Ten Years Later

"Make a wish!" Jo encouraged.

Christy squeezed her eyes shut and puffed her cheeks out. With one mighty puff she blew all the candles out, and all her guests cheered.

Today was Christy's tenth birthday. She had curly dark brown hair and brown eyes like her father and looked much like him, and she had inherited her musical aptitude from both her parents. She now had two younger brothers, James Robert Laurence and Dante Joseph Laurence, and a little sister, Victoria Rose Laurence. Dante had been named for one of Laurie's uncles. Laurie's mother had been one of ten children.

"What did you wish for, Christy?" asked Rob, the elder of Fritz and Jo's two sons.

"Not telling!" Christy sang.

"I'll bet I know," Jamie teased.

"Don't you wish!" his older sister retorted.

Beth had begun slicing the cake. She gave the first and largest piece to Christy and then passed slices out to the other children in turn.

"It's hard to believe she's already ten years old, isn't it?" Laurie moved to his wife's side and put his arm around her. The children finished eating and began playing ball.

"It does seem just yesterday she was a baby," Beth agreed. Little Vicky dropped the cookie she had been holding and began to cry. Beth picked her up, comforted her, and gave her another cookie. "She looks more like you every day, Laurie."

"She has your smile," Laurie said.

Jo's younger son, Teddy, toddled over, and Vicky offered the cookie to him.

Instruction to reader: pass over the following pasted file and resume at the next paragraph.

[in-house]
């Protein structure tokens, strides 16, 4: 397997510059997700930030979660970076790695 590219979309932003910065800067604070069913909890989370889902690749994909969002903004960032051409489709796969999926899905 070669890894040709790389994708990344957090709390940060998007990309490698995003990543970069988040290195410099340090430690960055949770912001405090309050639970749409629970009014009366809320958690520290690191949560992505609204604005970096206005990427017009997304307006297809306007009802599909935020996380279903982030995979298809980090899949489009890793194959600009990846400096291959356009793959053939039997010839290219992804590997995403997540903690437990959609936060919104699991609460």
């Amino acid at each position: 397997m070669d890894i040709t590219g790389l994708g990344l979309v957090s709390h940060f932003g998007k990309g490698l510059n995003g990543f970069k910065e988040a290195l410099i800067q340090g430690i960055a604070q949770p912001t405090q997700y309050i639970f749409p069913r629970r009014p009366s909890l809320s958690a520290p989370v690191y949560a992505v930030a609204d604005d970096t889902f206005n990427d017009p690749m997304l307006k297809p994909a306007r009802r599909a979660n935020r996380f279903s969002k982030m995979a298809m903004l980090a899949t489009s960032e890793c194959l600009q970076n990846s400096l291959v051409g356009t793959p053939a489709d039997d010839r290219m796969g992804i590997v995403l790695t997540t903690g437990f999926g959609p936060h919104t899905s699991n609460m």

"She's such a little sweetheart," Jo commented.

"Just like her Mama," Laurie said, hugging and kissing his wife. They were just as much in love as ever.

Daisy and Christy soon grew tired of the ball game and sat together underneath a tree talking.

"I was hoping that I would get them before I turned ten," Christy said, gazing with envy at Daisy's breasts.

"You have to be patient, Christy. I didn't have them until I was almost twelve," Daisy replied.

Jamie and Dante were engaged in a heated argument concerning a score in the ball game. They almost came to blows before Demi stepped between them and separated them.

"It looks as if everyone is enjoying themselves," Meg commented. "No, no, Josie," she said to her own toddler who was about to eat a flower.

"Yes, I'd say the party has been a success," Mrs. March agreed.

After awhile, the three toddlers, Vicky, Teddy, and Josie, were settled on the bed for a nap. Laurie took the older children for a ride in the carriage while Beth and her sisters cleaned up. When the toddlers woke up a couple of hours later, the Marches, Brooks, and Bhaers all went home. Laurie and Beth, tired from the busy day, went to bed early that night. Christy, thrilled with all her birthday presents, had a restful sleep with happy dreams.